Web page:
Kritavarma, Kṛtavarmā: 4 definitions
Kritavarma means something in Hinduism, Sanskrit, Jainism, Prakrit. If you want to know the exact meaning, history, etymology or English translation of this term then check out the descriptions on this page. Add your comment or reference to a book if you want to contribute to this summary article.
The Sanskrit term Kṛtavarmā can be transliterated into English as Krtavarma or Kritavarma, using the IAST transliteration scheme (?).
Purana and Itihasa (epic history)Source: archive.org: Puranic Encyclopedia
Kṛtavarmā (कृतवर्मा).—A King of the Vṛṣṇi dynasty. In the previous generation of Vṛṣṇi also a Kṛtavarman is noticed. The genealogy of both is given below. Genealogy. Descended from Viṣṇu thus: Brahmā Atri—Candra—Budha—Purūravas—Āyus—Nahuṣa—Yayāti—Yadu—Sahasrajit—Śatajit—Hehaya—Dharma Kunti—Sadājit—Dhanaka. (See full article at Story of Kṛtavarmā from the Puranic encyclopaedia by Vettam Mani)Source: JatLand: List of Mahabharata people and places
Kṛtavarma (कृतवर्म) is a name mentioned in the Mahābhārata (cf. I.61.75) and represents one of the many proper names used for people and places. Note: The Mahābhārata (mentioning Kṛtavarma) is a Sanskrit epic poem consisting of 100,000 ślokas (metrical verses) and is over 2000 years old.
The Purana (पुराण, purāṇas) refers to Sanskrit literature preserving ancient India’s vast cultural history, including historical legends, religious ceremonies, various arts and sciences. The eighteen mahapuranas total over 400,000 shlokas (metrical couplets) and date to at least several centuries BCE.
General definition (in Hinduism)Source: WikiPedia: Hinduism
Kritavarma (कृतवर्म): A notable Yadava warrior fighting on the side of Kaurava forces.
General definition (in Jainism)Source: Wisdom Library: Jainism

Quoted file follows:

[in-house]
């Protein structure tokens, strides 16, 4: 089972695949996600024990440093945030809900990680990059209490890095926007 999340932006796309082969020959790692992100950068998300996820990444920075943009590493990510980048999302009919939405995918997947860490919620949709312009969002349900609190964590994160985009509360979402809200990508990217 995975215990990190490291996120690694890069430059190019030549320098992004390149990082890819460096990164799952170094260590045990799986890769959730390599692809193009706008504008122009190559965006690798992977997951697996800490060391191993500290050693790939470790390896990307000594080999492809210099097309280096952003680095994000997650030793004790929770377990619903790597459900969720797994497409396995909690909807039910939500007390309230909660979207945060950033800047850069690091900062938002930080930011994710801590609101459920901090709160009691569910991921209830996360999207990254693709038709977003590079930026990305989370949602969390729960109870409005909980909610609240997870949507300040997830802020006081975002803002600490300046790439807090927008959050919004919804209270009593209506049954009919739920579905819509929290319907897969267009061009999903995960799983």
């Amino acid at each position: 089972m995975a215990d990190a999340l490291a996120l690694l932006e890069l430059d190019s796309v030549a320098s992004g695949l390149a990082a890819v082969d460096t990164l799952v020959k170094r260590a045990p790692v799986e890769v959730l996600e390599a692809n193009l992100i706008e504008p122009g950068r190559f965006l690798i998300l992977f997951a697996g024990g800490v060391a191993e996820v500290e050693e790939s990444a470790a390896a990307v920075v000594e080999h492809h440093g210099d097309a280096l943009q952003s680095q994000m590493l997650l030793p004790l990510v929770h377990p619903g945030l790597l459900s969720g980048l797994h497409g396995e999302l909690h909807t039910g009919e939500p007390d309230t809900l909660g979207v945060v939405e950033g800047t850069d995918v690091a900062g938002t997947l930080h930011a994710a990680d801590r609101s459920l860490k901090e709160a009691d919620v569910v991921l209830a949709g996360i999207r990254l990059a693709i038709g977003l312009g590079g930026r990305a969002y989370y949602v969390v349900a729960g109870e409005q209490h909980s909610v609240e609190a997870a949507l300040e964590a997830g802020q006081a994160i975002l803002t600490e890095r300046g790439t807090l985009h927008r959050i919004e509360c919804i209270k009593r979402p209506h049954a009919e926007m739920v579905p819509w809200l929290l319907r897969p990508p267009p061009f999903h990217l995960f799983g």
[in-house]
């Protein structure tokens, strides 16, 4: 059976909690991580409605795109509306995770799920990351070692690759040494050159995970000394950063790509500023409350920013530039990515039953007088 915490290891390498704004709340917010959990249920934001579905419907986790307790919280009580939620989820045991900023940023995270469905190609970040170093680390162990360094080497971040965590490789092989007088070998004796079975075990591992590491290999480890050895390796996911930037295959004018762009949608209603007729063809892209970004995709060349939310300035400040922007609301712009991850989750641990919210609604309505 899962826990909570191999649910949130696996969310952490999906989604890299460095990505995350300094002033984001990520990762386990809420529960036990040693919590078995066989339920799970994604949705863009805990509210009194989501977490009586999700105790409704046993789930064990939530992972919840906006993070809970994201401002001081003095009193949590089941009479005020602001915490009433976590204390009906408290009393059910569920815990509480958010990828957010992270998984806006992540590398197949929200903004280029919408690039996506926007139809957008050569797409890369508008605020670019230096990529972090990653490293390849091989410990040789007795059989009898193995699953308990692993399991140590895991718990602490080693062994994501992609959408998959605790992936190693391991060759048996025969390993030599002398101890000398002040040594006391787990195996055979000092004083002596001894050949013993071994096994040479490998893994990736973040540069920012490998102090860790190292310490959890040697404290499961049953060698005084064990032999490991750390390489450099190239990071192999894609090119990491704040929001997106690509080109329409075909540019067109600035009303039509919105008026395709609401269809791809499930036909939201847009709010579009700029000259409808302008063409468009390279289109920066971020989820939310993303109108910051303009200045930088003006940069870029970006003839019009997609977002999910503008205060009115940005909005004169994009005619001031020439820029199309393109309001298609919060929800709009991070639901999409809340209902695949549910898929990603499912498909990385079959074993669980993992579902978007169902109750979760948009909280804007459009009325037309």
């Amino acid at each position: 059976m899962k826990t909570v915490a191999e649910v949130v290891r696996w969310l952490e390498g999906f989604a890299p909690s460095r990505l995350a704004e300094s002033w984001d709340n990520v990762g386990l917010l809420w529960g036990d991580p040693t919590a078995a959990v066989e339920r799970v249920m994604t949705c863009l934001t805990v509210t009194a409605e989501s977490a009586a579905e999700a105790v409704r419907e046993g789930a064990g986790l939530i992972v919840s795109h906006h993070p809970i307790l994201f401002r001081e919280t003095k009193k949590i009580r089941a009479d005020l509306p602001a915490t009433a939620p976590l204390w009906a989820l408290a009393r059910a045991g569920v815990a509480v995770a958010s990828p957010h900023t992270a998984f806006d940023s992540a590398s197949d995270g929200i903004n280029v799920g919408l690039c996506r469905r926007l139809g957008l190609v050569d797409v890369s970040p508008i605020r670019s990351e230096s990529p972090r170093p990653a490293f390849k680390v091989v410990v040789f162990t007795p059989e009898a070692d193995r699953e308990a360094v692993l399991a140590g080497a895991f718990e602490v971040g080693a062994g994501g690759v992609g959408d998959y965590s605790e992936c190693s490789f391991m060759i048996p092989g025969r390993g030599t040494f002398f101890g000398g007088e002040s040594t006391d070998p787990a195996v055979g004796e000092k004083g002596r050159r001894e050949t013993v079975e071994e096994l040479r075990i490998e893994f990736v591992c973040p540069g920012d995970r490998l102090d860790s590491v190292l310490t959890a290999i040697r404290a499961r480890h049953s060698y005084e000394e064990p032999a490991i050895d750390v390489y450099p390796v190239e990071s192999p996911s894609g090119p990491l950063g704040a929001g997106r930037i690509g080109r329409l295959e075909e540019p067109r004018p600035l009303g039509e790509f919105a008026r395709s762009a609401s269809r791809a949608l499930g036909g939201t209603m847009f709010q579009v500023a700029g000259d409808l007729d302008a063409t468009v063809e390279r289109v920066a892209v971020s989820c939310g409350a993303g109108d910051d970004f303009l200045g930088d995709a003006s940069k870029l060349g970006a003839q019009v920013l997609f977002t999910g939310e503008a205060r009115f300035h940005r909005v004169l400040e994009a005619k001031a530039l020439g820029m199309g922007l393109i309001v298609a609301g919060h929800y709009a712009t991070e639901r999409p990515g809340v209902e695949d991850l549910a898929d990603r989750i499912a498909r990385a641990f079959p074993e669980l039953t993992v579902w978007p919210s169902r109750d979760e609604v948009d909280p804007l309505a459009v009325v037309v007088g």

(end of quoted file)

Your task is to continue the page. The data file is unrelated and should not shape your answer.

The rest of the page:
Kṛtavarmā (कृतवर्मा) is the father of Vimala, the thirteenth of twenty-four Tīrthaṅkaras in Janism, according to the Ācāradinakara (14th century work on Jain conduct written by Vardhamāna Sūri). A Tīrthaṅkara is an enlightened being who has conquered saṃsāra (cycle of birth and death), leaving behind him a path for others to follow.
The wife of Kṛtavarmā is Śyāmā according to Śvetāmbara or Jayaśyāmā according to Digambara. It is an ancient Jain practice to worship the Tīrthaṅkara’s parents in various rites, such as the pratiṣṭhāvidhi.
Jainism is an Indian religion of Dharma whose doctrine revolves around harmlessness (ahimsa) towards every living being. The two major branches (Digambara and Svetambara) of Jainism stimulate self-control (or, shramana, ‘self-reliance’) and spiritual development through a path of peace for the soul to progess to the ultimate goal.
See also (Relevant definitions)
Starts with: Kritavarman.
Search found 14 books and stories containing Kritavarma, Kṛtavarmā, Krtavarma, Kṛtavarma; (plurals include: Kritavarmas, Kṛtavarmās, Krtavarmas, Kṛtavarmas). You can also click to the full overview containing English textual excerpts. Below are direct links for the most relevant articles:
Mahabharata (English) (by Kisari Mohan Ganguli)
Section 21 < [Shalya Parva]
Section 26 < [Karna Parva]
Section 54 < [Karna Parva]
The Skanda Purana (by G. V. Tagare)
Chapter 31 - The Glory of Koṭitīrtha: Aśvatthāmā’s Liberation < [Section 1 - Setu-māhātmya]
Chapter 5 - Redemption from Curse of Alaṃbuṣā and Vidhūma < [Section 1 - Setu-māhātmya]
The Matsya Purana (critical study) (by Kushal Kalita)
Part 2.1h - The Andhaka Dynasty < [Chapter 3 - Historical aspects in the Matsyapurāṇa]
Part 2.1f - The Haihaya Dynasty < [Chapter 3 - Historical aspects in the Matsyapurāṇa]
Puranic encyclopaedia (by Vettam Mani)
List of Mahabharata people and places (by Laxman Burdak)